The burgeoning field of pharmacogenomics — how genes affect a person’s response to drugs — is helping more patients avoid debilitating and all-too-common side effects of psychiatric medications.
More than 1 in 20 American, ages 12 and older, are struggling with depression, according to the Centers for Disease Control and Prevention. And many more are suffering from sometimes severe side effects, like weight gain, nausea, sleepiness and sexual problems.
[Avera Institute for Human Genetics’] pharmacogenomics research has led to the development of Genefolio, a genetic test that uses an individual’s unique DNA to predict how that individual will respond to medications. The test offered by Avera is $179 and is often covered by insurance.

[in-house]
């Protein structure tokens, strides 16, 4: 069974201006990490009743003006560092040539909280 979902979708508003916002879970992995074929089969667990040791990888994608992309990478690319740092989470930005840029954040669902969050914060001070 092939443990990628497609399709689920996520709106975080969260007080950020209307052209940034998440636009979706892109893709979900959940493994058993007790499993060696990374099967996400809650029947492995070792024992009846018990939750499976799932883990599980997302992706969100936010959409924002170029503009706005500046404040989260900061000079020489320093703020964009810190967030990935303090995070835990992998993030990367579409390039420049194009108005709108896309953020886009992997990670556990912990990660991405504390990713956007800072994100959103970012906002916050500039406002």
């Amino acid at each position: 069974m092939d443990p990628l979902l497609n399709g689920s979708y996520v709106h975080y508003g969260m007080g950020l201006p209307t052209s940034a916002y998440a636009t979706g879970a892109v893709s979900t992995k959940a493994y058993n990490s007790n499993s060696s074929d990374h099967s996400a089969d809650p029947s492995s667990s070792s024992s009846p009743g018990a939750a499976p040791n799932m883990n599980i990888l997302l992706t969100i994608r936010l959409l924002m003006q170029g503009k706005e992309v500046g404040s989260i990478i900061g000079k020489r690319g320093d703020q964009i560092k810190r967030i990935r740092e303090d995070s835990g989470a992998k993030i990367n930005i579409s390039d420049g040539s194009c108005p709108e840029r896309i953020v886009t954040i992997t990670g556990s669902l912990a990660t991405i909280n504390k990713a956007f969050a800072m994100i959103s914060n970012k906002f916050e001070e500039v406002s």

Research pharmacist, Krista Bohlen, director of personalized pharmaceutical medicine at the [AIHG], believes that genetics play a large role in how different individuals react to certain medications, but cautions doctors and patients against relying solely on this method for answers.
According to a study conducted by the Mayo Clinic that looked at one genetic test similar to many used in hospitals — GeneSight Psychotropic — symptoms of depression were reduced by 70 percent compared to treatments prescribed without genetic testing.
The GLP aggregated and excerpted this blog/article to reflect the diversity of news, opinion, and analysis. Read full, original post: Finding the Right Medication: Gene Test May Help Treat Depression